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Economic Consequences of War on U.S. Economy: Debt, Taxes and Inflation Increase; Consumption and Investment Decrease

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The organization for which I work, the Institute for Economics and Peace, released a new report this week detailing the macroeconomic effects of U.S. government spending on wars and the military since World War II.

Our "Economic Consequences of War on the US Economy" report studies five periods -- World War II, the Korean War, the Vietnam War, the Cold War, and the Afghanistan/Iraq wars -- highlighting the effect on seven macro-economic factors: debt, consumption, investment, jobs, taxes, government deficits, and inflation.

It shows that U.S. has paid for its wars either through debt [World War II, Cold War, Afghanistan/Iraq], taxation [Korean War] or inflation [Vietnam].

The report shows the following economic indicators experiencing negative effects either during or after the conflicts:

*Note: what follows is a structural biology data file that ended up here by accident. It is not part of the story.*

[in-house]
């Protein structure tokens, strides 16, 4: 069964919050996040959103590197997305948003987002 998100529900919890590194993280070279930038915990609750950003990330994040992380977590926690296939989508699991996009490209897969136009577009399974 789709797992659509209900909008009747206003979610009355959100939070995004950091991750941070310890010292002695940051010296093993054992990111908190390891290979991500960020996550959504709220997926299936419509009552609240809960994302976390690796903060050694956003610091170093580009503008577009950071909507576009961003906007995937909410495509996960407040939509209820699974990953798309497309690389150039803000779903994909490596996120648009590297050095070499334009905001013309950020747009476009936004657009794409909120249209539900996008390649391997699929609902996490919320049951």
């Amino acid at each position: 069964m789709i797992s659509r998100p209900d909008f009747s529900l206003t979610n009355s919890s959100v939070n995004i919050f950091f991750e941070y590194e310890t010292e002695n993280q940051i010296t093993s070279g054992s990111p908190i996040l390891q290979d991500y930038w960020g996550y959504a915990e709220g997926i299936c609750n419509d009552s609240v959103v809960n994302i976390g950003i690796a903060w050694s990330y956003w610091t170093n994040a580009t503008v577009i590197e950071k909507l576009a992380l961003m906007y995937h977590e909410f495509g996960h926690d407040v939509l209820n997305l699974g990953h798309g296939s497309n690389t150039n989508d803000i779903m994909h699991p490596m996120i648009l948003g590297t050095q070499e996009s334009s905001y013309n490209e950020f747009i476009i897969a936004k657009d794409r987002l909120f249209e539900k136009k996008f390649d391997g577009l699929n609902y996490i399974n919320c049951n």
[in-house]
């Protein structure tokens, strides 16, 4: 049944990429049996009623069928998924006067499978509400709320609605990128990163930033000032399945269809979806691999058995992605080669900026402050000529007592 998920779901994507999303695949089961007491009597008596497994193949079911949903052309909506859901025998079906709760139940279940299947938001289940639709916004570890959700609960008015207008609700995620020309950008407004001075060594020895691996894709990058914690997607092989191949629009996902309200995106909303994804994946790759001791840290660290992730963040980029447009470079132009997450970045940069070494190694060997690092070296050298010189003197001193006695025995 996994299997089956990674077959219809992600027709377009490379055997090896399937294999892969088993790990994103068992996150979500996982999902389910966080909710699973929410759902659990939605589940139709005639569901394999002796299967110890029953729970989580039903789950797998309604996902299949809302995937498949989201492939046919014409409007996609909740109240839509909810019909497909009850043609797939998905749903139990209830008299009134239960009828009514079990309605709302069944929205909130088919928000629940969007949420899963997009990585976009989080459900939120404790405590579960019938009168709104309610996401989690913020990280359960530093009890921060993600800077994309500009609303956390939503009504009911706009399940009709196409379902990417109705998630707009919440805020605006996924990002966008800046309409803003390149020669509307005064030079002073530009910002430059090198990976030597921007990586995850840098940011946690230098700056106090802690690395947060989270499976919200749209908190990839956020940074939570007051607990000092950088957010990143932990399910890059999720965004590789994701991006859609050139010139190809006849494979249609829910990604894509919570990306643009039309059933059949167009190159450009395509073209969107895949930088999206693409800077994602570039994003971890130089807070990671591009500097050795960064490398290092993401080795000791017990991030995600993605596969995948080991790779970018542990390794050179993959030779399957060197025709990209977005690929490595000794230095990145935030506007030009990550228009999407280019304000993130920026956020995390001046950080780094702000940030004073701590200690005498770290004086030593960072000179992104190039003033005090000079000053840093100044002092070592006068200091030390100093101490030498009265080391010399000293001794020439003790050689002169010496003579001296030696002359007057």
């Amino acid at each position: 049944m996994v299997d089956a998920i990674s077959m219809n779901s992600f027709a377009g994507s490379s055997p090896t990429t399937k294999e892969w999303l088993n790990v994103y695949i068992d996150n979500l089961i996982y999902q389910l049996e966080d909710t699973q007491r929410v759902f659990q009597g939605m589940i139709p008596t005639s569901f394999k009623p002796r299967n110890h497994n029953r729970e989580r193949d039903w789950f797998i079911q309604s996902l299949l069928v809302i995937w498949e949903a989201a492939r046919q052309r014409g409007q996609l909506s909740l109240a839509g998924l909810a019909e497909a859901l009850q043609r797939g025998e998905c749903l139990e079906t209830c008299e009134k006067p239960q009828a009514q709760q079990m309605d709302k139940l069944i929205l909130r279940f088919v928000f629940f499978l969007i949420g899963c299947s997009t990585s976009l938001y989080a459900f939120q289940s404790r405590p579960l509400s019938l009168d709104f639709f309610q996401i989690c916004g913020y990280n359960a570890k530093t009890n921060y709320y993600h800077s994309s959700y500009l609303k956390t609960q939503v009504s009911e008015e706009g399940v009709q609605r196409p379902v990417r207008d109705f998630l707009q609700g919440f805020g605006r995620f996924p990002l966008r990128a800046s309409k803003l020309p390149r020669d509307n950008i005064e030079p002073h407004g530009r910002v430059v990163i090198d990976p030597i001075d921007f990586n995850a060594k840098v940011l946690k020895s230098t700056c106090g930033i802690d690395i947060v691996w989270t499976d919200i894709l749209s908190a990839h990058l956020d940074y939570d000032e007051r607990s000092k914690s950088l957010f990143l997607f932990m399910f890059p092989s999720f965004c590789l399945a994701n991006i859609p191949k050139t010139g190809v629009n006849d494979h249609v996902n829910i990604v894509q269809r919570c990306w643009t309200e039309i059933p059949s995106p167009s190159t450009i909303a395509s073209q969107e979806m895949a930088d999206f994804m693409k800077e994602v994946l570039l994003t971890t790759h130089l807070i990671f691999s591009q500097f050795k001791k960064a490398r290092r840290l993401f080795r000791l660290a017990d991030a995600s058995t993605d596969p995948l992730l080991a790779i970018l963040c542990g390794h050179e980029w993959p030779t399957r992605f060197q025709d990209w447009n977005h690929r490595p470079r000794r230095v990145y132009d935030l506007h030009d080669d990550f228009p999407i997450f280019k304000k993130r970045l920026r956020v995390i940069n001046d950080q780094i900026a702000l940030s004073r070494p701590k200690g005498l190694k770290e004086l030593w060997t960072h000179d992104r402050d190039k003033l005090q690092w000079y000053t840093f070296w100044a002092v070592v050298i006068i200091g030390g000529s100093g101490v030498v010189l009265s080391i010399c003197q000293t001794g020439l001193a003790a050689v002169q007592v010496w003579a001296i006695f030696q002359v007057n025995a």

• Public debt and levels of taxation increased during most conflicts.
  • Consumption as a percentage of GDP decreased during most conflicts.
  • Investment as a percentage of GDP decreased during most conflicts.
  • Inflation increased during or as a direct consequence of these conflicts.

Other findings? Excessive military spending can displace more productive non-military outlays in other areas such as investments in high-tech industries, education, or infrastructure.

The crowding-out effects of disproportionate government spending on military functions can affect service delivery or infrastructure development, ultimately affecting long-term growth rates.

When comparing the direct multiplier effects of military spending to other forms of government spending, it is not as productive in economic terms as spending in infrastructure, education, or even as tax cuts to increase household consumption.

In sum, the higher levels of government spending associated with war tends to generate some positive economic benefits in the short-term, specifically through increases in economic growth occurring during conflict spending booms. However, negative unintended consequences occur either concurrently with the war or develop as residual effects afterwards thereby impeding the economy over the longer term.

Check out more of the report's key findings here.

Michael Shank is the US Vice President at the Institute for Economics and Peace. Follow Michael on Twitter. Follow the Institute for Economics and Peace on Facebook and Twitter.